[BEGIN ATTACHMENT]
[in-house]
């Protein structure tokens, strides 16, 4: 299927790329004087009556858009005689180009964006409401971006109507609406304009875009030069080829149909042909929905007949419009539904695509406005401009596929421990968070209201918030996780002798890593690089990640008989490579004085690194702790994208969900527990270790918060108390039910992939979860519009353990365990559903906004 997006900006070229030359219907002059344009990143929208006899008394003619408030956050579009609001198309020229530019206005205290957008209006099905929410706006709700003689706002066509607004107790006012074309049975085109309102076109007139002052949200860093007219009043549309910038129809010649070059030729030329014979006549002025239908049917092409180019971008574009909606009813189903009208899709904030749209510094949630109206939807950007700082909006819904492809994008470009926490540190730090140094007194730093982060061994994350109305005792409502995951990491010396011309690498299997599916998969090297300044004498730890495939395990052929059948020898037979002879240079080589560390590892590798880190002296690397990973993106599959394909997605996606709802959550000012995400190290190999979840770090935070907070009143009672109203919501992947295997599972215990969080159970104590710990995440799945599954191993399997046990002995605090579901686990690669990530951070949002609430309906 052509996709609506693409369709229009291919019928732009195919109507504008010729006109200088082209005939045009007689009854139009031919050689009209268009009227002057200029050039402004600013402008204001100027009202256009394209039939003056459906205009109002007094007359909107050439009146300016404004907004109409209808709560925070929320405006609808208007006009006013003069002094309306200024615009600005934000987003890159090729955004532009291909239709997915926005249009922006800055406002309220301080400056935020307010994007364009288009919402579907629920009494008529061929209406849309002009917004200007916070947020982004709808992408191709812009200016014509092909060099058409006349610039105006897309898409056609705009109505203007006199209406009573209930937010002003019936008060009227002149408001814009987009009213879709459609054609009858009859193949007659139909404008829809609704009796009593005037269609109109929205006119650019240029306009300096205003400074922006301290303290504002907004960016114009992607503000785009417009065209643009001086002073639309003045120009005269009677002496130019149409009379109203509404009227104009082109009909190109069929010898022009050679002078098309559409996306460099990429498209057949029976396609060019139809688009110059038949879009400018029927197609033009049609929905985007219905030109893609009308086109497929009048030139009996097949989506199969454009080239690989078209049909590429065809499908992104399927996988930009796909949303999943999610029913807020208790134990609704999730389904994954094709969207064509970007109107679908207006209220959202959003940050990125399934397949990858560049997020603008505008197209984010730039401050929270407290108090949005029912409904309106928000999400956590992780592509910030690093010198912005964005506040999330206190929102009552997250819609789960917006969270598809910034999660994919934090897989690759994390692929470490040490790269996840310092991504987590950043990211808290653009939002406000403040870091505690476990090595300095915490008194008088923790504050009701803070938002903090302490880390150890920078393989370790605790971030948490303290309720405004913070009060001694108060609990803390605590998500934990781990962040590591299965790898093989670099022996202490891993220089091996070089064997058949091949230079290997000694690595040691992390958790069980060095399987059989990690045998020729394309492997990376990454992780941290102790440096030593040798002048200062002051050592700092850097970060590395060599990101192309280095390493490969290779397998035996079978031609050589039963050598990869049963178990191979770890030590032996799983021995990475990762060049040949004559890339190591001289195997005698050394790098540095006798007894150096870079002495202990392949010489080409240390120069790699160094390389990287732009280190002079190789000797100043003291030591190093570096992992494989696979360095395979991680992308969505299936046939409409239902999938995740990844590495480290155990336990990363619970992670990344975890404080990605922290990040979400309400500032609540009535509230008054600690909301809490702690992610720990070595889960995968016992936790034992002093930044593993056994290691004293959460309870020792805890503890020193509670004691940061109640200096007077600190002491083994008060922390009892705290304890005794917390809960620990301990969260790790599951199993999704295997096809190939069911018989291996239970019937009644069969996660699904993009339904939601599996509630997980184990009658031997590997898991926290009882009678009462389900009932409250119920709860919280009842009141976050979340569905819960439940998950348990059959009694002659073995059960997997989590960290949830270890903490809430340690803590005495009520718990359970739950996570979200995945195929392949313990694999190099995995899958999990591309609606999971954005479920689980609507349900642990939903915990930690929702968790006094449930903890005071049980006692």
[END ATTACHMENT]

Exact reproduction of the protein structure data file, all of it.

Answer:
[in-house]
């Protein structure tokens, strides 16, 4: 299927790329004087009556858009005689180009964006409401971006109507609406304009875009030069080829149909042909929905007949419009539904695509406005401009596929421990968070209201918030996780002798890593690089990640008989490579004085690194702790994208969900527990270790918060108390039910992939979860519009353990365990559903906004 997006900006070229030359219907002059344009990143929208006899008394003619408030956050579009609001198309020229530019206005205290957008209006099905929410706006709700003689706002066509607004107790006012074309049975085109309102076109007139002052949200860093007219009043549309910038129809010649070059030729030329014979006549002025239908049917092409180019971008574009909606009813189903009208899709904030749209510094949630109206939807950007700082909006819904492809994008470009926490540190730090140094007194730093982060061994994350109305005792409502995951990491010396011309690498299997599916998969090297300044004498730890495939395990052929059948020898037979002879240079080589560390590892590798880190002296690397990973993106599959394909997605996606709802959550000012995400190290190999979840770090935070907070009143009672109203919501992947295997599972215990969080159970104590710990995440799945599954191993399997046990002995605090579901686990690669990530951070949002609430309906 052509996709609506693409369709229009291919019928732009195919109507504008010729006109200088082209005939045009007689009854139009031919050689009209268009009227002057200029050039402004600013402008204001100027009202256009394209039939003056459906205009109002007094007359909107050439009146300016404004907004109409209808709560925070929320405006609808208007006009006013003069002094309306200024615009600005934000987003890159090729955004532009291909239709997915926005249009922006800055406002309220301080400056935020307010994007364009288009919402579907629920009494008529061929209406849309002009917004200007916070947020982004709808992408191709812009200016014509092909060099058409006349610039105006897309898409056609705009109505203007006199209406009573209930937010002003019936008060009227002149408001814009987009009213879709459609054609009858009859193949007659139909404008829809609704009796009593005037269609109109929205006119650019240029306009300096205003400074922006301290303290504002907004960016114009992607503000785009417009065209643009001086002073639309003045120009005269009677002496130019149409009379109203509404009227104009082109009909190109069929010898022009050679002078098309559409996306460099990429498209057949029976396609060019139809688009110059038949879009400018029927197609033009049609929905985007219905030109893609009308086109497929009048030139009996097949989506199969454009080239690989078209049909590429065809499908992104399927996988930009796909949303999943999610029913807020208790134990609704999730389904994954094709969207064509970007109107679908207006209220959202959003940050990125399934397949990858560049997020603008505008197209984010730039401050929270407290108090949005029912409904309106928000999400956590992780592509910030690093010198912005964005506040999330206190929102009552997250819609789960917006969270598809910034999660994919934090897989690759994390692929470490040490790269996840310092991504987590950043990211808290653009939002406000403040870091505690476990090595300095915490008194008088923790504050009701803070938002903090302490880390150890920078393989370790605790971030948490303290309720405004913070009060001694108060609990803390605590998500934990781990962040590591299965790898093989670099022996202490891993220089091996070089064997058949091949230079290997000694690595040691992390958790069980060095399987059989990690045998020729394309492997990376990454992780941290102790440096030593040798002048200062002051050592700092850097970060590395060599990101192309280095390493490969290779397998035996079978031609050589039963050598990869049963178990191979770890030590032996799983021995990475990762060049040949004559890339190591001289195997005698050394790098540095006798007894150096870079002495202990392949010489080409240390120069790699160094390389990287732009280190002079190789000797100043003291030591190093570096992992494989696979360095395979991680992308969505299936046939409409239902999938995740990844590495480290155990336990990363619970992670990344975890404080990605922290990040979400309400500032609540009535509230008054600690909301809490702690992610720990070595889960995968016992936790034992002093930044593993056994290691004293959460309870020792805890503890020193509670004691940061109640200096007077600190002491083994008060922390009892705290304890005794917390809960620990301990969260790790599951199993999704295997096809190939069911018989291996239970019937009644069969996660699904993009339904939601599996509630997980184990009658031997590997898991926290009882009678009462389900009932409250119920709860919280009842009141976050979340569905819960439940998950348990059959009694002659073995059960997997989590960290949830270890903490809430340690803590005495009520718990359970739950996570979200995945195929392949313990694999190099995995899958999990591309609606999971954005479920689980609507349900642990939903915990930690929702968790006094449930903890005071049980006692």